Today, while threats to religious freedom are not at all academic matters to business owners, university presidents, and religious leaders who run schools and hospitals and other bulwarks of civil society here in the U.S., people in Pakistan, Egypt, and Nigeria are opening themselves to martyrdom just by going to Mass. “Remaining faithful to conscience and faith is not a theoretical issue if you live in one of the 16 countries listed by the United States Commission on International Religious Freedom,” Alton points out. “In each of these countries people of different faiths — from Baha’is to Sufi Muslims — are being persecuted for their beliefs. Uniquely, the only group to be persecuted in each and every one of the 16 countries is Christians.”
How can we be silent? “Is it because we who have free speech and the privilege of living in a democratic society have forgotten who we are?” Alton asks.
He cites the prophet Isaiah: Never forget “the rock from which you are hewn.”
Knowing who we are can make all the difference. “Knowing who you are gives self-knowledge, security and confidence; the absence of this knowledge sows seeds of insecurity and instability,” Alton contends.
“If people don’t know where their faith comes from, if they don’t know the price people have paid, they are not going to hold that faith in very high esteem, very close to their hearts.”
We talk a little bit about Pope Francis and why so much of what he is saying and doing is so fundamental: “If we don’t re-evangelize . . . we’re not going to win the legislative battles. If we don’t change people’s hearts and minds, we’re not going to change the world around us. The heart of the human problem is the human heart. We have to soften hearts and challenge minds.”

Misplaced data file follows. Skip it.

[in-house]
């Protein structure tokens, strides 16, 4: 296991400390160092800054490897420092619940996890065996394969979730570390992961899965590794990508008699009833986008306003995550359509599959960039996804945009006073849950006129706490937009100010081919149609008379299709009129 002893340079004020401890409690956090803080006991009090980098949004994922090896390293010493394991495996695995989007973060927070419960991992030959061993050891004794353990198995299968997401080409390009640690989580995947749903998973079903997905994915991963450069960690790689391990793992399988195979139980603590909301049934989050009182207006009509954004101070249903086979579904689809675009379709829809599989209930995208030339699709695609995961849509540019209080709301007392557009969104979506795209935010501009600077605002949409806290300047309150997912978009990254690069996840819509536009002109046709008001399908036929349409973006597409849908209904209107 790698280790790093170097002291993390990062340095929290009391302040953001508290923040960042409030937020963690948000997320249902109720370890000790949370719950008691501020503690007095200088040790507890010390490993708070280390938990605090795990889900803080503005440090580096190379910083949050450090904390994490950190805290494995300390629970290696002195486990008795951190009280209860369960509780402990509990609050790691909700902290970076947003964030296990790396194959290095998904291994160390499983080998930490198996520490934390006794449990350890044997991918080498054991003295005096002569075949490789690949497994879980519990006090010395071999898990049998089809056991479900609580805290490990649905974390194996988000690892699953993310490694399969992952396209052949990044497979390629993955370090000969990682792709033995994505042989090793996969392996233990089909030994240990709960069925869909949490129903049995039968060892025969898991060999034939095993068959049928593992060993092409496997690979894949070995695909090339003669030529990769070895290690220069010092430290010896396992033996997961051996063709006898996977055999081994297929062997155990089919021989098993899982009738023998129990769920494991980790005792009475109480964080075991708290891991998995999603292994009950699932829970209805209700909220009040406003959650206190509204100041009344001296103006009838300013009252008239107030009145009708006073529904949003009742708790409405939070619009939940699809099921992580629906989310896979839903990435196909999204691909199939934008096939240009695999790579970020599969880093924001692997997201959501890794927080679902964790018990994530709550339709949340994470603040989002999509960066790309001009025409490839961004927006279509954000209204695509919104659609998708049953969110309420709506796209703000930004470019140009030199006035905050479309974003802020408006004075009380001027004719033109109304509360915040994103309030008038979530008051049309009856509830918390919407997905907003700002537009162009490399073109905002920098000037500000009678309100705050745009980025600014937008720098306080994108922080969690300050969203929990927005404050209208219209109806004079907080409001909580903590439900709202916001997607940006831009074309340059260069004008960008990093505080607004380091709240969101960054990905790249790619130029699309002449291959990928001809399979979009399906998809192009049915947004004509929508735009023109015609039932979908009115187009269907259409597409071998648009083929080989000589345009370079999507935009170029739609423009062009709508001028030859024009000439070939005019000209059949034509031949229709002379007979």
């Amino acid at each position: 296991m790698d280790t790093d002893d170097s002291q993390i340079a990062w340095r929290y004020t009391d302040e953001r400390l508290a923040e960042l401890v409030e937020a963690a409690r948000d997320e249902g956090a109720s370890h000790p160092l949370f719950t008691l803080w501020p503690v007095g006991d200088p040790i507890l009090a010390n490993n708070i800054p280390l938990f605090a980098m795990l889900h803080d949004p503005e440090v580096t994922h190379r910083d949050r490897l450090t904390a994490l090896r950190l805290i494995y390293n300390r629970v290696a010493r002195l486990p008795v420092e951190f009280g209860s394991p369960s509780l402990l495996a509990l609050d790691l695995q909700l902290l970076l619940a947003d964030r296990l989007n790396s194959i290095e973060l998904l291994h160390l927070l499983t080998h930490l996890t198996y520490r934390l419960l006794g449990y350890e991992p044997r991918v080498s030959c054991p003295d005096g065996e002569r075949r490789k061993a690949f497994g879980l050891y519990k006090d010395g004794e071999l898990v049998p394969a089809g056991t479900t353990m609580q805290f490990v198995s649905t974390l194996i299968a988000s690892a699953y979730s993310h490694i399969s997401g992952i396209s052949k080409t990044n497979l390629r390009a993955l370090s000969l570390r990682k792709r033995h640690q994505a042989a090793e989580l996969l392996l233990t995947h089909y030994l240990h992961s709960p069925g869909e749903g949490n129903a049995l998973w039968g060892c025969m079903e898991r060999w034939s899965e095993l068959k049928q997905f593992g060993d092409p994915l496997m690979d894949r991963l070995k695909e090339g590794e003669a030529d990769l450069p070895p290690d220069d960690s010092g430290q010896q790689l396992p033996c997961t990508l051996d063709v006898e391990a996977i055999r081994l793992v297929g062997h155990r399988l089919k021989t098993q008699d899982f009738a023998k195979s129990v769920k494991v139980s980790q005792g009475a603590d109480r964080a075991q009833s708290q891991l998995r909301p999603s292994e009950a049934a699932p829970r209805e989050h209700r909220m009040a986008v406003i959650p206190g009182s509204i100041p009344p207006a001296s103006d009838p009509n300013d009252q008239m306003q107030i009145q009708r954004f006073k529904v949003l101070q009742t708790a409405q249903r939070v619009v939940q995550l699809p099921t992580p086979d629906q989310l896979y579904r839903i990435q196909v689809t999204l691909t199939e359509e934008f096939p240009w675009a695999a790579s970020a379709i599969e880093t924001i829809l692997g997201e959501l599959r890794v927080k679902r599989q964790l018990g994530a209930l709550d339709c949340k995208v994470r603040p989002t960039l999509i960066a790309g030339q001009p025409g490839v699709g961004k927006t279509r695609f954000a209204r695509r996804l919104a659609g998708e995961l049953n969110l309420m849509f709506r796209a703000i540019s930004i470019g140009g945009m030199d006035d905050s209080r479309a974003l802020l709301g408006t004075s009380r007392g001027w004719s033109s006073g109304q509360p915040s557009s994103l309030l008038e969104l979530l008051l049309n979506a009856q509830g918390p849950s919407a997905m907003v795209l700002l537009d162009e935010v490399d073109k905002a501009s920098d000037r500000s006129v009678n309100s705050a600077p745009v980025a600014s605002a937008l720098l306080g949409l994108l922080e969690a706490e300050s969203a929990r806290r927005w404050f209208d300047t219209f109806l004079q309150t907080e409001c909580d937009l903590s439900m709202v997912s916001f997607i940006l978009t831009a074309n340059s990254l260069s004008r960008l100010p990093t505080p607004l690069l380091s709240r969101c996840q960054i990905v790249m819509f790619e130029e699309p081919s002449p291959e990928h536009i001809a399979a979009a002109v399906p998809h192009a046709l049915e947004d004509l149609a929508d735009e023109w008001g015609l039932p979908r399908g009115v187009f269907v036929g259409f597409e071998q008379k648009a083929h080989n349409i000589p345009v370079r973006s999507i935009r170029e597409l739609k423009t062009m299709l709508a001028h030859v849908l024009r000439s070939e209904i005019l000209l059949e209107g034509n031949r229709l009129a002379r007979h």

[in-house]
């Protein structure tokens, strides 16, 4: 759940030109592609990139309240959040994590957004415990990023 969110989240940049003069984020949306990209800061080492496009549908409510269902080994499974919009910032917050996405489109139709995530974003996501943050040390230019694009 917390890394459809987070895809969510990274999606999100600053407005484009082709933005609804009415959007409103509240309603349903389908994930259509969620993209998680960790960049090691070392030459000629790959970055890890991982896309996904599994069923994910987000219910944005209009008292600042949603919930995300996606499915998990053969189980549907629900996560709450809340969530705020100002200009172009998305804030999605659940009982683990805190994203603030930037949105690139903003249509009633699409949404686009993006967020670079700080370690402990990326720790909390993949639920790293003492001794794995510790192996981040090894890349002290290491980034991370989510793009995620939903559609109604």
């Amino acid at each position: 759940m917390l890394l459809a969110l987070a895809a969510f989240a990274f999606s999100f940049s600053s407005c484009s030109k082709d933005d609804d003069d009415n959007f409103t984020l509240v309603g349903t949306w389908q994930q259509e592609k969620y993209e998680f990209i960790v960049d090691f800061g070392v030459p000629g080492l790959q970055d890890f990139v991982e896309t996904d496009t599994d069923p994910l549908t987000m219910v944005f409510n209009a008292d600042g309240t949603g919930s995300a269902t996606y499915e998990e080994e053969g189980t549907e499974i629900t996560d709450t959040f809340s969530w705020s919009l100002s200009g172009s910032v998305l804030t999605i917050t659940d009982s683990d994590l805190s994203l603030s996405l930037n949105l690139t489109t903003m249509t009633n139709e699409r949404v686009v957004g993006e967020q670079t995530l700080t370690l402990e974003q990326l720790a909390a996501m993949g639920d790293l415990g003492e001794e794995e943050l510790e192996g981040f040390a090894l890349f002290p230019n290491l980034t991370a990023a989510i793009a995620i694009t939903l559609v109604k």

Campion died praying for his executioners: “I recommend your case, and mine, to Almighty God, the Searcher of hearts, to the end that we may at last be friends in heaven, when all injuries shall be forgotten.”
All the world is a conversion opportunity — as a spiritual matter, as an intellectual and political matter. When we forget this, we shut down.
In the ups and downs of campaigns and headlines, we so often just don’t think things through. The challenges seem too great, the biases too hardened. But what does that lead to? Cheerleading for a so-called Arab Spring that created a situation where one could steal a bulldozer and demolish a church with it, all in plain sight of the military, as Coptic Bishop Anba Angaelos put it during a visit to Washington, D.C. The West has been sobered. Death and destruction have been known to do this.
His Grace was in Washington for a congressional hearing on minorities in Egypt — which wound up being cancelled on account of the government shutdown. Still, the trip to D.C. gave him an opportunity to become “fast friends” with human-rights champion Representative Chris Smith, among others. He plans to return for that hearing once the government is open for operations again. And the trip gave him an opportunity to say on behalf of what he estimates to be 10 to 15 million Christians in Egypt: “Out of pain and suffering comes identity.” He says that the Copts in Egypt “are not broken.” They are “resilient,” and in their challenges they ask only that a new Egyptian constitution respects everyone’s dignity and religious freedom. Here at home, we had better be good stewards of these gifts.